U.S. Rep. Neal Dunn (R-Fla.) endorsed St. George, saying, “As a fellow physician, [St. George] understands the need to repeal ObamaCare and replace it with a free market solution.”
Yoho said he would not endorse a candidate before the primary.
According to pre-primary campaign finance reports, Cammack, a former deputy chief of staff to Yoho, raised $490,000. Sapp, a railroad contractor, reports $770,000, and St. George, a surgeon, leads in fundraising with $920,000 raised.
Ryan Chamberlin, Todd Chase, Bill Engelbrecht, Joe Dallas Millado, Amy Pope Wells, Gavin Rollins, and David Theus are also running in the primary.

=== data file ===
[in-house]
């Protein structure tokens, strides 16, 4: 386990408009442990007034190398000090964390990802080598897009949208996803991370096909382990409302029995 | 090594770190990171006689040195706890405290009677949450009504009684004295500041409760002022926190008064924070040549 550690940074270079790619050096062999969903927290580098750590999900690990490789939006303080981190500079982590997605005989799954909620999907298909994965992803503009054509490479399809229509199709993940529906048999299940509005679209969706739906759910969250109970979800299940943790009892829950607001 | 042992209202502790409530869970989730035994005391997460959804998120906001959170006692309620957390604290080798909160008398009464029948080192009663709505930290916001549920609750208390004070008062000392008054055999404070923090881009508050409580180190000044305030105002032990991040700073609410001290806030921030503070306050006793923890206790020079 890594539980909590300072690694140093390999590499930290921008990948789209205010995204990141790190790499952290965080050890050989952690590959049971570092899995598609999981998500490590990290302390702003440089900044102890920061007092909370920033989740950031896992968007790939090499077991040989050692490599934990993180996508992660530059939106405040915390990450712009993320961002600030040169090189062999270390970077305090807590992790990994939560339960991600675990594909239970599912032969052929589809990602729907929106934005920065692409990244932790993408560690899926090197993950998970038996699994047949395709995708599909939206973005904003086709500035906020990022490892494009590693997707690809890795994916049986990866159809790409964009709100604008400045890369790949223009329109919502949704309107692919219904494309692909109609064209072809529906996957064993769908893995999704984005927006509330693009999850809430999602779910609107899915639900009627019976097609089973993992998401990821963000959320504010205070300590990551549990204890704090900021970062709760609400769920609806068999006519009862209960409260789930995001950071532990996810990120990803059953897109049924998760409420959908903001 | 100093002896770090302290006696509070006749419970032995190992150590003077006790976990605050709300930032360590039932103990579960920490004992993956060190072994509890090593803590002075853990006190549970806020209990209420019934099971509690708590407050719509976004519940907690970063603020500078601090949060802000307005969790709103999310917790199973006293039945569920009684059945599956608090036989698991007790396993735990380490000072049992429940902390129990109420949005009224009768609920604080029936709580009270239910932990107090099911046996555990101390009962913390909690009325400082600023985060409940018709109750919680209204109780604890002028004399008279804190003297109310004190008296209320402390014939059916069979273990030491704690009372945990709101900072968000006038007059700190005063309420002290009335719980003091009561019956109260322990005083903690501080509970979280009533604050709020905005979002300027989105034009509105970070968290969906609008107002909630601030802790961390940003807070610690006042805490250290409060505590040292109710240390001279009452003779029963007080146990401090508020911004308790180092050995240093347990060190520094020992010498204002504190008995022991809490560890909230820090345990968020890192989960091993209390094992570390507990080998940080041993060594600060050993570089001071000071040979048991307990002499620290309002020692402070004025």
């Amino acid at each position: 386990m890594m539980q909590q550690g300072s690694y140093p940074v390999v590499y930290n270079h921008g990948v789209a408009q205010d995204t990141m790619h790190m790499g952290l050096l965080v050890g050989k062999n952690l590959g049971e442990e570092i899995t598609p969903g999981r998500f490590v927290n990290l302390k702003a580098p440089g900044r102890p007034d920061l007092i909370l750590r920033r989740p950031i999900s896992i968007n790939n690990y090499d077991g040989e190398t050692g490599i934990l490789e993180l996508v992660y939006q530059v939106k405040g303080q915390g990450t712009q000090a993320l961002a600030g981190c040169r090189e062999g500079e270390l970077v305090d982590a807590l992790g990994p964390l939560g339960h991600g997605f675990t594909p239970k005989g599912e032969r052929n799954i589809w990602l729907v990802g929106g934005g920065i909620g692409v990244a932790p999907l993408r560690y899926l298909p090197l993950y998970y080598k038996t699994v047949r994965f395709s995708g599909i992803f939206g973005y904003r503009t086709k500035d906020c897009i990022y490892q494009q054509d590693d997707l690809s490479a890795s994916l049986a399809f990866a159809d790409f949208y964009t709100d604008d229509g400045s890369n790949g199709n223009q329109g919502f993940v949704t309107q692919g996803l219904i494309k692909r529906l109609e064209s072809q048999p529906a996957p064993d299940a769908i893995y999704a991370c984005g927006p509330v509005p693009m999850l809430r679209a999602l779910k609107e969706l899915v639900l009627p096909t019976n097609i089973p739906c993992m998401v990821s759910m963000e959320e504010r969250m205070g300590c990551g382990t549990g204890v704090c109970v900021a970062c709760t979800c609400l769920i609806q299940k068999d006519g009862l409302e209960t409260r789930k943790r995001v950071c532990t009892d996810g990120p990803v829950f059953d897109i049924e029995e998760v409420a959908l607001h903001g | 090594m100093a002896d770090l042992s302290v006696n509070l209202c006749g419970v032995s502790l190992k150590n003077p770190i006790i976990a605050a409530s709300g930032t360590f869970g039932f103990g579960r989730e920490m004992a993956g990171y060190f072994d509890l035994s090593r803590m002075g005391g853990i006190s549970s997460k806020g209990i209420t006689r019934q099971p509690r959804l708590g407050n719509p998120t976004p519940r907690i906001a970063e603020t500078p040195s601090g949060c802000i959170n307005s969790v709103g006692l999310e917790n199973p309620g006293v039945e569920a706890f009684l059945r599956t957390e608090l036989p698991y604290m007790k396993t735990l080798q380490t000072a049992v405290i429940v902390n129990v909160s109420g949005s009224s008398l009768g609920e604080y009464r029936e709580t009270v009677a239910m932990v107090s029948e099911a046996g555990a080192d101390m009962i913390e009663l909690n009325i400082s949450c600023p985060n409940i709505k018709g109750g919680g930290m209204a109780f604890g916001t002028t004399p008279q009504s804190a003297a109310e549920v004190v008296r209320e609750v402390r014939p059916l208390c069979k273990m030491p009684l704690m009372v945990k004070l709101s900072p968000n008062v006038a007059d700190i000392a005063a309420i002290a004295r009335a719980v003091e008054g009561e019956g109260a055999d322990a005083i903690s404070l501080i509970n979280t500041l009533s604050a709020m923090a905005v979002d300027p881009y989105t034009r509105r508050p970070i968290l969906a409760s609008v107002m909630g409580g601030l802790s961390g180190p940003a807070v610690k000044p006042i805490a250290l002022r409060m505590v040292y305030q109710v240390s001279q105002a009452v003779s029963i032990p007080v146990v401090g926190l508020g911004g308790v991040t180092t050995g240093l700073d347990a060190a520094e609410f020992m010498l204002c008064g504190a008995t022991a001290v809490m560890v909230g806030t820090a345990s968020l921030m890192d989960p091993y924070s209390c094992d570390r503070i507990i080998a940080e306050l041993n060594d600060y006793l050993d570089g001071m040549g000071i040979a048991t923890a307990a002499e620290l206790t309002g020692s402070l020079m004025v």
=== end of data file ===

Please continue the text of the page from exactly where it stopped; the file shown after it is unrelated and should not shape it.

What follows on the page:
Nine of the 10 candidates have completed Ballotpedia’s Candidate Connection survey. As part of the survey, candidates are asked to list three key messages from their campaigns. From those who submitted surveys, below are excerpts from each of the nine candidates’ first response:
• Cammack: “I will work with the Trump Administration to help build the wall and secure the border.”
• Chamberlin: “We need to Replace Career Politicians with a New Results Driven Congress”
• Chase: “I would fight to fund President Trump’s border wall, eliminate sanctuary cities, and support E-Verify.”
• Engelbrecht: “Bill Engelbrecht is a Conservative Republican who supports President Donald Trump.”
• Millado: “Solving critical issues for everyday Americans and their families with practical policy solutions not politics.”
• Rollins: “Conservative Fighter”
• Sapp: “Lower Taxes”
• St. George: “I am a successful small business owner and a surgeon not a career politician.”
• Theus: “The freedom to believe and exercise your faith at work, in class, church, synagogue, and mosque without threat of persecution by our government.”